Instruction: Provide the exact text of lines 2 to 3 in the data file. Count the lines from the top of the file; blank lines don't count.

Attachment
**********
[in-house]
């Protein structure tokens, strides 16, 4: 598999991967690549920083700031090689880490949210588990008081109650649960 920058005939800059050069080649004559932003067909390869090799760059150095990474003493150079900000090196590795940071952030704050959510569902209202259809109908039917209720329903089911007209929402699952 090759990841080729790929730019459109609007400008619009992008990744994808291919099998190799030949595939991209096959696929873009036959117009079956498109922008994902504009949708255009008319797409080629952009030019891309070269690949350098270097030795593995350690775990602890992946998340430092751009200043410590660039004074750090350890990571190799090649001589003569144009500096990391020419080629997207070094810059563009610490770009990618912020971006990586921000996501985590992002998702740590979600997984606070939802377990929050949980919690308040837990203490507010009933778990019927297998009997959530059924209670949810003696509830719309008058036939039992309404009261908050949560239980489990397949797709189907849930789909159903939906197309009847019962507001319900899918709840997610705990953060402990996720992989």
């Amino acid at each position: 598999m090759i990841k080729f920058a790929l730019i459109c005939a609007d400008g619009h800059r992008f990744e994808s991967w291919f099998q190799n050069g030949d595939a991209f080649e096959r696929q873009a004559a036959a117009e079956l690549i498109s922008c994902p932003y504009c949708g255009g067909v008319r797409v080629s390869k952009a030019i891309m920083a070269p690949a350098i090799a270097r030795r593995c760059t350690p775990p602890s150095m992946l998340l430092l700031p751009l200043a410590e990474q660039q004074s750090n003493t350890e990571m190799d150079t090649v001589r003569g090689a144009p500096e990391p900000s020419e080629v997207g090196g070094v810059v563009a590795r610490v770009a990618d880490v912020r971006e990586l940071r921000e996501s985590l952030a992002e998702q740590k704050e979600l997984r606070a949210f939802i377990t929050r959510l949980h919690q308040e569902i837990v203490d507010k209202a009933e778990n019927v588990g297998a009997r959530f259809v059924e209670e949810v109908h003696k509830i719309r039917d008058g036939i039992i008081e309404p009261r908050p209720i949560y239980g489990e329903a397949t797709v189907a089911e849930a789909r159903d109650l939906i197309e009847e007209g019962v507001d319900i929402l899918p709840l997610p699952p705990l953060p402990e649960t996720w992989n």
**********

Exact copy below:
């Protein structure tokens, strides 16, 4: 598999991967690549920083700031090689880490949210588990008081109650649960 920058005939800059050069080649004559932003067909390869090799760059150095990474003493150079900000090196590795940071952030704050959510569902209202259809109908039917209720329903089911007209929402699952 090759990841080729790929730019459109609007400008619009992008990744994808291919099998190799030949595939991209096959696929873009036959117009079956498109922008994902504009949708255009008319797409080629952009030019891309070269690949350098270097030795593995350690775990602890992946998340430092751009200043410590660039004074750090350890990571190799090649001589003569144009500096990391020419080629997207070094810059563009610490770009990618912020971006990586921000996501985590992002998702740590979600997984606070939802377990929050949980919690308040837990203490507010009933778990019927297998009997959530059924209670949810003696509830719309008058036939039992309404009261908050949560239980489990397949797709189907849930789909159903939906197309009847019962507001319900899918709840997610705990953060402990996720992989």
């Amino acid at each position: 598999m090759i990841k080729f920058a790929l730019i459109c005939a609007d400008g619009h800059r992008f990744e994808s991967w291919f099998q190799n050069g030949d595939a991209f080649e096959r696929q873009a004559a036959a117009e079956l690549i498109s922008c994902p932003y504009c949708g255009g067909v008319r797409v080629s390869k952009a030019i891309m920083a070269p690949a350098i090799a270097r030795r593995c760059t350690p775990p602890s150095m992946l998340l430092l700031p751009l200043a410590e990474q660039q004074s750090n003493t350890e990571m190799d150079t090649v001589r003569g090689a144009p500096e990391p900000s020419e080629v997207g090196g070094v810059v563009a590795r610490v770009a990618d880490v912020r971006e990586l940071r921000e996501s985590l952030a992002e998702q740590k704050e979600l997984r606070a949210f939802i377990t929050r959510l949980h919690q308040e569902i837990v203490d507010k209202a009933e778990n019927v588990g297998a009997r959530f259809v059924e209670e949810v109908h003696k509830i719309r039917d008058g036939i039992i008081e309404p009261r908050p209720i949560y239980g489990e329903a397949t797709v189907a089911e849930a789909r159903d109650l939906i197309e009847e007209g019962v507001d319900i929402l899918p709840l997610p699952p705990l953060p402990e649960t996720w992989n």